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I don’t think I would have put it that way at that time, or even now, but it’s a convenient way of describing, I guess, a widespread interest in other people.  Maybe I could say if you go back to my thesis, my first breakthrough in terms of how I saw the world was when I began to see it through the eyes of Jewish people, like what it meant to look on the cross and say, “This isn’t just a wonderful Christian symbol; it’s also had a very sad history with some Jewish people.” So as I began to see the world through the eyes of Jewish people, many of whom became friends, certainly some of whom became very significant mentors for me—I think once you make that first breakthrough to a different way of looking at the world and seeing that as a very good thing, everything else gets easier. I really feel that. If you are able to cross that bridge to another person who’s quite different, it’s much easier with everybody else.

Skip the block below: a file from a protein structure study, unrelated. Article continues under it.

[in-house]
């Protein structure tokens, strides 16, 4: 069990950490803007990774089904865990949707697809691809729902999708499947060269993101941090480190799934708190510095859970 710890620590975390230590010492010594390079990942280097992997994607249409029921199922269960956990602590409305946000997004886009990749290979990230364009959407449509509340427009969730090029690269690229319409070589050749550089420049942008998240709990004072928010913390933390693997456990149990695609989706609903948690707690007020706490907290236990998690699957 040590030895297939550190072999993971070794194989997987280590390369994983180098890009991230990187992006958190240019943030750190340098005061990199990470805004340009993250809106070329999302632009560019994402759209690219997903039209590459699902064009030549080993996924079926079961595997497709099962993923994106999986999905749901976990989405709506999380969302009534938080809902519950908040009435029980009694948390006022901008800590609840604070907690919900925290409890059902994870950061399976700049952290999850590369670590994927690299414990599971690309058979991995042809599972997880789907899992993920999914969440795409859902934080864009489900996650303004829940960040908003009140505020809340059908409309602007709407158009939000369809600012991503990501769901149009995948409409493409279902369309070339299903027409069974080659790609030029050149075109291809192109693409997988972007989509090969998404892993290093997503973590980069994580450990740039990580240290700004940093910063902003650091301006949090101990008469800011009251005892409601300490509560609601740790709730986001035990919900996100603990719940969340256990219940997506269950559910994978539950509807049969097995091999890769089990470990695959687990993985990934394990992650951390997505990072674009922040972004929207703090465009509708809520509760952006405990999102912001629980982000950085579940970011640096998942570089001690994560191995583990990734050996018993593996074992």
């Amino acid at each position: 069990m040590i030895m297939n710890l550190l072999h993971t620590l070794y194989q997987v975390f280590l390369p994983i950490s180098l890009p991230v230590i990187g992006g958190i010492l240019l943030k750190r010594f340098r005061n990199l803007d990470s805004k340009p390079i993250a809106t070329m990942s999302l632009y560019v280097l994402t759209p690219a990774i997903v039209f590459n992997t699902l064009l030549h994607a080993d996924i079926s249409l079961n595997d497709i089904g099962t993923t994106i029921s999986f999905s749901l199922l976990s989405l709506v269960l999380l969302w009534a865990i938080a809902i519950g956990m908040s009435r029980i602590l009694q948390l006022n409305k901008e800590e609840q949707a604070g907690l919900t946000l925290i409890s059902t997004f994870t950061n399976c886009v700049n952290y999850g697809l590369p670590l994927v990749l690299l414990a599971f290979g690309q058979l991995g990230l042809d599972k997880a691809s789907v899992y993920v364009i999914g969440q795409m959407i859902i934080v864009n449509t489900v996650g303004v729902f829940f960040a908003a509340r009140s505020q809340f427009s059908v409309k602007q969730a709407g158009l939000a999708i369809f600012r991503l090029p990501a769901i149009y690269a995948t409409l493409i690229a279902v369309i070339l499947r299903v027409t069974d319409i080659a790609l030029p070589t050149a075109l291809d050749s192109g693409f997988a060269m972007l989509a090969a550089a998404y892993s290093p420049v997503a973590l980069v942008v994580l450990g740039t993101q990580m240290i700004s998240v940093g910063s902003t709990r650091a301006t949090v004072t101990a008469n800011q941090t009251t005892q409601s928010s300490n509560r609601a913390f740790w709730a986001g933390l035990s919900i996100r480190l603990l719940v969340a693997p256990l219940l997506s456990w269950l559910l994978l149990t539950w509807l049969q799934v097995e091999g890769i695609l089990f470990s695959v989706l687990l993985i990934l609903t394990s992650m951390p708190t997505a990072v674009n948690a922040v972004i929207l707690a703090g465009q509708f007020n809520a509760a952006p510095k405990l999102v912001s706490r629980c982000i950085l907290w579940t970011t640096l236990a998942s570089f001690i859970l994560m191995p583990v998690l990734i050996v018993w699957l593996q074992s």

Why do you say that—how does it get easier? 

Well, I don’t know—I mean I don’t have a recipe for explaining why it’s true. I just know it’s true, that once you see the world through a different set of eyes it’s not as big a leap to see it then through another set of eyes. You know that it’s valid, that it’s important, that you really can see the world differently. 

What do you teach at Regis College?

They’re very kind; they let me teach whatever I want to teach, so it’s a pretty big spectrum. Right now it’s Christian theology after the Holocaust. I do a course on Wendell Berry, I do a course on doing theology in the Canadian context, and I’ve just written a new book [Why Are We Here?] on that. I’m doing a couple of courses in the area of the literary imagination and theology, and then in the past I’ve done things like spirituality and culture. A lot of what I teach would come in under that.